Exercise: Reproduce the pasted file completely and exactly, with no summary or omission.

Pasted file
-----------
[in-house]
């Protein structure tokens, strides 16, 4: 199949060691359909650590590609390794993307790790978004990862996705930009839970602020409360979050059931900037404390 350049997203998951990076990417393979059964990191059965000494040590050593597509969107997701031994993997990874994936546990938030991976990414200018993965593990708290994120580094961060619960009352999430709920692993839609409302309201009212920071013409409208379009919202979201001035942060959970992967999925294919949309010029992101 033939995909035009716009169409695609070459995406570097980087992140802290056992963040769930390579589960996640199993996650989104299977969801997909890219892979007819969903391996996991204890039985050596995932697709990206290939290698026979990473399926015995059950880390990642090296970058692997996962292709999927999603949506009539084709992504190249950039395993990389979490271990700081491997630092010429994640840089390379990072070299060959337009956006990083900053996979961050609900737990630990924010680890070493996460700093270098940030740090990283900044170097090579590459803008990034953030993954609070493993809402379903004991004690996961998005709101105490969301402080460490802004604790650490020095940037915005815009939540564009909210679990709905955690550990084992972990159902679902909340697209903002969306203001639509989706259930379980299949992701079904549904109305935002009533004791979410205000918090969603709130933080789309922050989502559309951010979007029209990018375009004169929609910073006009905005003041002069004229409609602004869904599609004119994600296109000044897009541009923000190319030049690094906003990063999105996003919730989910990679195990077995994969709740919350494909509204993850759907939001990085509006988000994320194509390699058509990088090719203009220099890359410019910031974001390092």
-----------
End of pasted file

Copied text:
[in-house]
């Protein structure tokens, strides 16, 4: 199949060691359909650590590609390794993307790790978004990862996705930009839970602020409360979050059931900037404390 350049997203998951990076990417393979059964990191059965000494040590050593597509969107997701031994993997990874994936546990938030991976990414200018993965593990708290994120580094961060619960009352999430709920692993839609409302309201009212920071013409409208379009919202979201001035942060959970992967999925294919949309010029992101 033939995909035009716009169409695609070459995406570097980087992140802290056992963040769930390579589960996640199993996650989104299977969801997909890219892979007819969903391996996991204890039985050596995932697709990206290939290698026979990473399926015995059950880390990642090296970058692997996962292709999927999603949506009539084709992504190249950039395993990389979490271990700081491997630092010429994640840089390379990072070299060959337009956006990083900053996979961050609900737990630990924010680890070493996460700093270098940030740090990283900044170097090579590459803008990034953030993954609070493993809402379903004991004690996961998005709101105490969301402080460490802004604790650490020095940037915005815009939540564009909210679990709905955690550990084992972990159902679902909340697209903002969306203001639509989706259930379980299949992701079904549904109305935002009533004791979410205000918090969603709130933080789309922050989502559309951010979007029209990018375009004169929609910073006009905005003041002069004229409609602004869904599609004119994600296109000044897009541009923000190319030049690094906003990063999105996003919730989910990679195990077995994969709740919350494909509204993850759907939001990085509006988000994320194509390699058509990088090719203009220099890359410019910031974001390092």